Does trust affect vaccine hesitancy?


This article was updated on March 7th to correct a spelling error.

On Feb. 16, Professor Maya Goldenberg will host a public lecture with the Laurier Study Centre of Canada called “Is There A War On Science?”.

The lecture will take place as a Zoom Webinar at 7 p.m. EST. Registration for the event is open to everyone and 275 people have already signed up.

Goldenberg, the associate professor of Philosophy in the Department of Philosophy at the University of Guelph, will run a lecture for an hour before a thirty-minute question and answer period managed by Eric Story, the outreach manager and Copp Scholars Program coordinator at the Laurier Centre for the Study of Canada.

“Why on earth would people be arguing against the strong scientific consensus on vaccines? Well, there must be a ‘war on science’,” said Goldenberg. “The ‘war on science’ assumes that it’s science illiteracy that is driving members of the public to go against scientific claims.”

However, Goldenberg said there are a lot of highly educated people that are against vaccines. She suggests that it is not a person’s poor understanding of science that makes them vaccine-hesitant, but a lack of trust in scientific institutions. 

“Instead of laying blame at the feet of people who are vaccine-hesitant, it gets us back to structural issues and institutional changes that need to happen,” said Story. 

Story said that pushing for change on an institutional level is a more effective way of encouraging people to have trust in scientists rather than demonizing those who are anti-vaccine.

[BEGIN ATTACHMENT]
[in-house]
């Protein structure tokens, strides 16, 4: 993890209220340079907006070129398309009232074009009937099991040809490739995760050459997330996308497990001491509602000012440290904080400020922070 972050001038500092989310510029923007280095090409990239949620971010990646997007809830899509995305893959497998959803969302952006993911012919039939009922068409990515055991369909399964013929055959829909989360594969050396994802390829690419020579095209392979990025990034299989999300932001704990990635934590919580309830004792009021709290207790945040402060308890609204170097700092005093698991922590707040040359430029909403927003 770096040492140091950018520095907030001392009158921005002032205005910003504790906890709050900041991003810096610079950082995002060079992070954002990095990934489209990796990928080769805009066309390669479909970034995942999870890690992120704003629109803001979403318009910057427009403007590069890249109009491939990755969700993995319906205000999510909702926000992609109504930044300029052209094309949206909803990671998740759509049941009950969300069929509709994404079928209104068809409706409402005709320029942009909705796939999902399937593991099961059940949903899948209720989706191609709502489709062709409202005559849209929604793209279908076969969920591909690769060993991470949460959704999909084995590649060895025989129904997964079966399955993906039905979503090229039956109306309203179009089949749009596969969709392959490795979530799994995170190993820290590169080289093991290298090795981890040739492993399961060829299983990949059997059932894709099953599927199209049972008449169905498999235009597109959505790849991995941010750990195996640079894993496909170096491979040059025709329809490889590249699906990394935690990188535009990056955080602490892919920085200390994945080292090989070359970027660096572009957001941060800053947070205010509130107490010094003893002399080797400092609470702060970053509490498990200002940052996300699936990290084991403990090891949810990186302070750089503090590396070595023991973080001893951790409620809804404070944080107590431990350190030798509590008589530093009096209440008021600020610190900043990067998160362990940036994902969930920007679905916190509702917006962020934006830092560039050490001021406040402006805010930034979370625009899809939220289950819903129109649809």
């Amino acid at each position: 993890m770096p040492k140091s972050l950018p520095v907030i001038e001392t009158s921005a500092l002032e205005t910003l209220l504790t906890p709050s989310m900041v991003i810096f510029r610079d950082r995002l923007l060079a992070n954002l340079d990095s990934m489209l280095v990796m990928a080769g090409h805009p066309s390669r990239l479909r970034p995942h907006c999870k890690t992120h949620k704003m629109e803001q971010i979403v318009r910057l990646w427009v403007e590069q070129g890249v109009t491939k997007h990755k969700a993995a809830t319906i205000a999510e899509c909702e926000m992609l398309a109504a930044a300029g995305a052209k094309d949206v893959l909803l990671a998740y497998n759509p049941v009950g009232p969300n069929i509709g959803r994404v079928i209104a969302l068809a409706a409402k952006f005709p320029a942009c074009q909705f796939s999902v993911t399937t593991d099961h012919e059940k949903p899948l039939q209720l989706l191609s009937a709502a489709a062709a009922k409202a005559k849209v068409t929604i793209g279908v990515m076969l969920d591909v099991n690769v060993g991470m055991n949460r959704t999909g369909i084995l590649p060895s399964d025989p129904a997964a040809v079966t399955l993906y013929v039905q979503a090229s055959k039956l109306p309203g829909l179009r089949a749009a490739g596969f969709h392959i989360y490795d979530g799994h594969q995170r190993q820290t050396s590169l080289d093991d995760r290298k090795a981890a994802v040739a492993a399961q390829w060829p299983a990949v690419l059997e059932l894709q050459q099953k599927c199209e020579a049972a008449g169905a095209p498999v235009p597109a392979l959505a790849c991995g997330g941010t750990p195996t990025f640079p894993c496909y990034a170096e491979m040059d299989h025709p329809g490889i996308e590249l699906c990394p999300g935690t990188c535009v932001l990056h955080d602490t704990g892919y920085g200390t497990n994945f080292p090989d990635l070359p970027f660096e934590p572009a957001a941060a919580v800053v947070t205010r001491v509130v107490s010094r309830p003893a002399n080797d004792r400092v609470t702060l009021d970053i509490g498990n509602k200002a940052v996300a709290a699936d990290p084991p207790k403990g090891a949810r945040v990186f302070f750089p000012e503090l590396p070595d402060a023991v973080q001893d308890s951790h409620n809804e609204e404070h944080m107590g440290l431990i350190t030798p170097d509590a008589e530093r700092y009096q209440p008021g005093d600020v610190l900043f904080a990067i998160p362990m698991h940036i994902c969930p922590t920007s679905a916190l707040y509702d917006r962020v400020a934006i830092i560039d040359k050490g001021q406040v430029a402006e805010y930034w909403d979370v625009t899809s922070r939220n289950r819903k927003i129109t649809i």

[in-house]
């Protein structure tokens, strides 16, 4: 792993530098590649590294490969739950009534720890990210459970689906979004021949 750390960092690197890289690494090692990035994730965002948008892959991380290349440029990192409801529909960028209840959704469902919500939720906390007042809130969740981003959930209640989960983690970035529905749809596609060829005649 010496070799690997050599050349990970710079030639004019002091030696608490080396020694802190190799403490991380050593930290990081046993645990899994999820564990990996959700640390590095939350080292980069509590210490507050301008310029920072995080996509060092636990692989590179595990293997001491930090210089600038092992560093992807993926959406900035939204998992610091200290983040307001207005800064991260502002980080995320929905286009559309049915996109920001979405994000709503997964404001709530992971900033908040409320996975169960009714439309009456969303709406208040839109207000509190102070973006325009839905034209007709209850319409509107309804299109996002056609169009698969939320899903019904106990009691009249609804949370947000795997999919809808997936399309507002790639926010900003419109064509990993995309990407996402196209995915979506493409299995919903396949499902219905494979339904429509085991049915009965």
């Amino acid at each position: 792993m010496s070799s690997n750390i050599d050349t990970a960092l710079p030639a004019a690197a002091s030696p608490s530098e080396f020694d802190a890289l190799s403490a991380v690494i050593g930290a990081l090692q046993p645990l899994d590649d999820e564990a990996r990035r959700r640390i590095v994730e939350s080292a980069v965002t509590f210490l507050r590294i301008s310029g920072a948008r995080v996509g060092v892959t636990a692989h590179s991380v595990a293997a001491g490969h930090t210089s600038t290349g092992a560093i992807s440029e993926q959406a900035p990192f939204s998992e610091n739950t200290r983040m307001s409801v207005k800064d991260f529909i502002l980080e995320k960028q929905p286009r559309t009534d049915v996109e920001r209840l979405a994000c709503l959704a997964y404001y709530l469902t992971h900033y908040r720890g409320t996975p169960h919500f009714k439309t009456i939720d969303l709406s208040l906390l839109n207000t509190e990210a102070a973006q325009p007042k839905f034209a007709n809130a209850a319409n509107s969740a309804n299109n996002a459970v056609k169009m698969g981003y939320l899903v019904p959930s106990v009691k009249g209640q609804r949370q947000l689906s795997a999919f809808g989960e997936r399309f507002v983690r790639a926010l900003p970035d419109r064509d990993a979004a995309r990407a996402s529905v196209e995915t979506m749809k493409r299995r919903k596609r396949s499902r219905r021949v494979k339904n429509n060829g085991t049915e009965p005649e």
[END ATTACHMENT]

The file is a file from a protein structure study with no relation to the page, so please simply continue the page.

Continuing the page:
“They do parrot some of the misinformation that’s out there, but that isn’t driving it,”  said Goldenberg. “They have trusting relationships just like I do. Something about their situation makes them mistrusting of the conventional experts.”

Story said that oftentimes, people with knowledge are vilified and do not come off as sources of trust for people. If students attend this lecture and pass the information on to family and friends, they can be the trusted sources instead.

“I actually think a lot of vaccine-refusers do more research than vaccine-accepters,” said Goldenberg. “It’s got more to do with who you trust and what social circles you move in because our trust and our social situation are actually very closely tied.”

“We need to change minds at the individual level. Sometimes a close friend or a close family member is the best person to be able to talk to,” said Story.  

Goldenberg argues against the conventional view of science where scientists are skeptical of new knowledge claims. She said a lot of what we know is based on our trusting relations with other people. 

“You trust your colleagues, you build on published work without testing the ideas for yourself or recreating experiments because there’s just too much to know,” said Goldenberg. “We wouldn’t know very much if we tested every idea for ourselves.”

Story said that further exploring the reasons why people are not vaccinated yet is a step toward figuring out solutions to this problem. He encourages students to have one-on-one conversations with friends and family members to reassure them of the vaccine’s safety.

“I know I was one who got vaccinated quickly,” said Story. “Even though I was confident in the science, there was still something in me that was fearful and worried. I think that’s a very universal feeling.”

Goldenberg emphasizes that vaccine hesitancy and public resistance to science is an issue highly relevant to our lives that will influence them well-beyond the COVID-19 pandemic.

“This isn’t a talk about COVID. It’s a talk about the political situation that we’re in,” said Goldenburg. “This was research that started before COVID and this will continue after COVID too.”


Register for the event with the link below!

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